Thursday, November 5, 2015

Plumbeous Vireo

If you ever find yourself in Spearfish, South Dakota, and want to drive to Crow Agency, Montana, you have a choice of routes. You can stay on Interstate 90 and drive 267 miles in three hours and 37 minutes. Or you can drive across on US Highway 212 for 216 miles and three hours and 31 minutes. The shorter route might seem like the obvious choice, except that passing is sometimes dangerous on this truck-laden highway. If you have mechanical problems along this sparsely-populated route, help can be problematic. Furthermore, 212 is occasionally flooded during spring rains. But the scenery is spectacular and roadside birding stops are often rewarding.

Our best stop this year, as we raced towards western Montana on 7 July, was the deserted Forest Service’s Red Shale Campground, just east of Ashland, Montana. Although the photography gods were not cooperating—these pictures should have been wonderful—I did manage to capture images of a new bird for my collection. This Plumbeous Vireo is a dark slate bird with a contrasting white eye-ring.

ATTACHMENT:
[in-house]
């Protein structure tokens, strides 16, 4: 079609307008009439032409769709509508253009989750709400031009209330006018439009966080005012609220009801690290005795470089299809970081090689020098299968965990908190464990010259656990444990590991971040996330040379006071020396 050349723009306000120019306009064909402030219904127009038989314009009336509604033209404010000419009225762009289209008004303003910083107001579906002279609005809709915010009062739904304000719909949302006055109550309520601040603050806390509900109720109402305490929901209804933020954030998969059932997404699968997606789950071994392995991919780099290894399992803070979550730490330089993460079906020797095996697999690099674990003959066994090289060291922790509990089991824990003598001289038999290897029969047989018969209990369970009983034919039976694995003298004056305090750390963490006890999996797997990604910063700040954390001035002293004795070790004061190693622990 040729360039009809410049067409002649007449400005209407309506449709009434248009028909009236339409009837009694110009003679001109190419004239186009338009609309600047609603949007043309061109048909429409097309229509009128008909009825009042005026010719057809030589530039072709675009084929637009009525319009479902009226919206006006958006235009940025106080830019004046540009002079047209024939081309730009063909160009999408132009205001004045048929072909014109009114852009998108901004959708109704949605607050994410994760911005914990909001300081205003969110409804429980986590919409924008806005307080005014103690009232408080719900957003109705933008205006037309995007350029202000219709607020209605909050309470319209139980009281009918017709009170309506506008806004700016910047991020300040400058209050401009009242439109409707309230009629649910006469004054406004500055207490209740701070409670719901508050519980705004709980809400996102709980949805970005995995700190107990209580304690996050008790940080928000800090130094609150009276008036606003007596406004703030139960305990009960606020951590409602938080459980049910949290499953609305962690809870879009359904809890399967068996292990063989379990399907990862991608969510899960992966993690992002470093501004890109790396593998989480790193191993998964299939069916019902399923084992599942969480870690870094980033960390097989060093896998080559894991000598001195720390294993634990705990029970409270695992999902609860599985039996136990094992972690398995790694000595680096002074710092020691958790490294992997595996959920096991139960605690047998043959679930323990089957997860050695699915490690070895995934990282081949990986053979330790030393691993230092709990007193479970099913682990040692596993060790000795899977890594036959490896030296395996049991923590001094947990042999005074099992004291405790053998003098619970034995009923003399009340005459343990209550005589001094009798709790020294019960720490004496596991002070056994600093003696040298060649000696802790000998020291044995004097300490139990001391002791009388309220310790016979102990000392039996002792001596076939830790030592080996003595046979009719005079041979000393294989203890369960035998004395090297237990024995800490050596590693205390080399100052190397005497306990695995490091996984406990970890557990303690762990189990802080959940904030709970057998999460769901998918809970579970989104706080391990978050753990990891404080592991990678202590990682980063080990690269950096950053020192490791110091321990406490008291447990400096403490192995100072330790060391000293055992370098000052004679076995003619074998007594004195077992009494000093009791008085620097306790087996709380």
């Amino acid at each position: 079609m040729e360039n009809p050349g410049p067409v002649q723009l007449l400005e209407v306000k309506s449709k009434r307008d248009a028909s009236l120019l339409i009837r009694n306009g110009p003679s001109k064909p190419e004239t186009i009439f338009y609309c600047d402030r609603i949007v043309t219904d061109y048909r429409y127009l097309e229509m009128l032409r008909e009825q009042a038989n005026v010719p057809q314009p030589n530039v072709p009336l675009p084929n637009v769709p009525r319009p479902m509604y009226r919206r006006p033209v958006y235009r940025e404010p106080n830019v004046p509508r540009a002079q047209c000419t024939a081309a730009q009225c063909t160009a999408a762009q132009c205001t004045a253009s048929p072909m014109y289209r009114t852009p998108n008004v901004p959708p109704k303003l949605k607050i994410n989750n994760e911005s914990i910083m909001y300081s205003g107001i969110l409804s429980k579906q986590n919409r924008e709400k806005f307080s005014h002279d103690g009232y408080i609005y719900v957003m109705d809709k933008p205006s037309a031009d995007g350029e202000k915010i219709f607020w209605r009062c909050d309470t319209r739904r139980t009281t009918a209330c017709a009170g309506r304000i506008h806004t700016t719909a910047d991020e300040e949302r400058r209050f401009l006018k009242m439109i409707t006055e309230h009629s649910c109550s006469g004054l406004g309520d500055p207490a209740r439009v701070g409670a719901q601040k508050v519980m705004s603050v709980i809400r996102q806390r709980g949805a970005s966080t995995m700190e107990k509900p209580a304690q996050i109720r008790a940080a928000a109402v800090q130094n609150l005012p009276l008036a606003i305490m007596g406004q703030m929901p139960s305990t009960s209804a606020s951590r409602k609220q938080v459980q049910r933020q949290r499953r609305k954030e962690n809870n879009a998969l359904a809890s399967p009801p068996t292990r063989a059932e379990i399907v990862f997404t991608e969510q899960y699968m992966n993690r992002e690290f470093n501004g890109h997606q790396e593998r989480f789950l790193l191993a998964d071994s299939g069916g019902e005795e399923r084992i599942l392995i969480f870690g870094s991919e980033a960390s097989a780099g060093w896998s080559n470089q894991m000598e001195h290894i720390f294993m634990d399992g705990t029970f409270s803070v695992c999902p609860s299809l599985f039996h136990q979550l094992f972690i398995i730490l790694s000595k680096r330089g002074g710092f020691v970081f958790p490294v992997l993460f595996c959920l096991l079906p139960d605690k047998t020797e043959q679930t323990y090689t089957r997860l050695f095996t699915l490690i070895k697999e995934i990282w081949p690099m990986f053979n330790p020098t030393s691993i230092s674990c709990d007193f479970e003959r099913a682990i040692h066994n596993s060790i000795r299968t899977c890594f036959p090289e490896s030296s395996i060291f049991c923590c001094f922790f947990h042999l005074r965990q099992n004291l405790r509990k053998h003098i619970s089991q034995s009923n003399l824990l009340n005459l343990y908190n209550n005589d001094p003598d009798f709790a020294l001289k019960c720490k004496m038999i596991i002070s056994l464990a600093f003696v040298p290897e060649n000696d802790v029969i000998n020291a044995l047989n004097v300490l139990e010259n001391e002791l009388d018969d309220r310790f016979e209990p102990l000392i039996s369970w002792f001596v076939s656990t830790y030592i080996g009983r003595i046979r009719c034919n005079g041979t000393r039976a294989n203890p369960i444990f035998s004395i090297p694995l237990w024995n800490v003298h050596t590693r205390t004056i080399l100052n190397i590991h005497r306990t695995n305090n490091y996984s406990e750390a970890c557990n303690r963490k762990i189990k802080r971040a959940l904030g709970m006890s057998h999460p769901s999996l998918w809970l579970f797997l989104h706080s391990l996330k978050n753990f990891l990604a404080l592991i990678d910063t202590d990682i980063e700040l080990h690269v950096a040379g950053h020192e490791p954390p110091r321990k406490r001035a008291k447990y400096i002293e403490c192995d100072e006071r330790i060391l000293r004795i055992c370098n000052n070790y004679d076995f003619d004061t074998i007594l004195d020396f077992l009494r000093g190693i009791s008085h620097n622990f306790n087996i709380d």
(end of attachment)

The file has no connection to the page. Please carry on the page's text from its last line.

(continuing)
Plumbeous Vireos, until the late 1990s, were a race of the Solitary Vireo. Due to genetic studies, the Solitary Vireo was split into three species, the Plumbeous of the interior west, the Cassin’s of the West Coast, and the Blue-headed Vireo of eastern North America. Field Identification of the three species warn Goguen and Curson (2012) “requires caution and is not always possible.” Southern Montana is on the northern end of the Plumbeous Vireo’s range, but none of the other vireos discussed in this post are found here. The habitat, dry Ponderosa Pine forests, is perfect for a Plumbeous Vireo.

No comments:

Post a Comment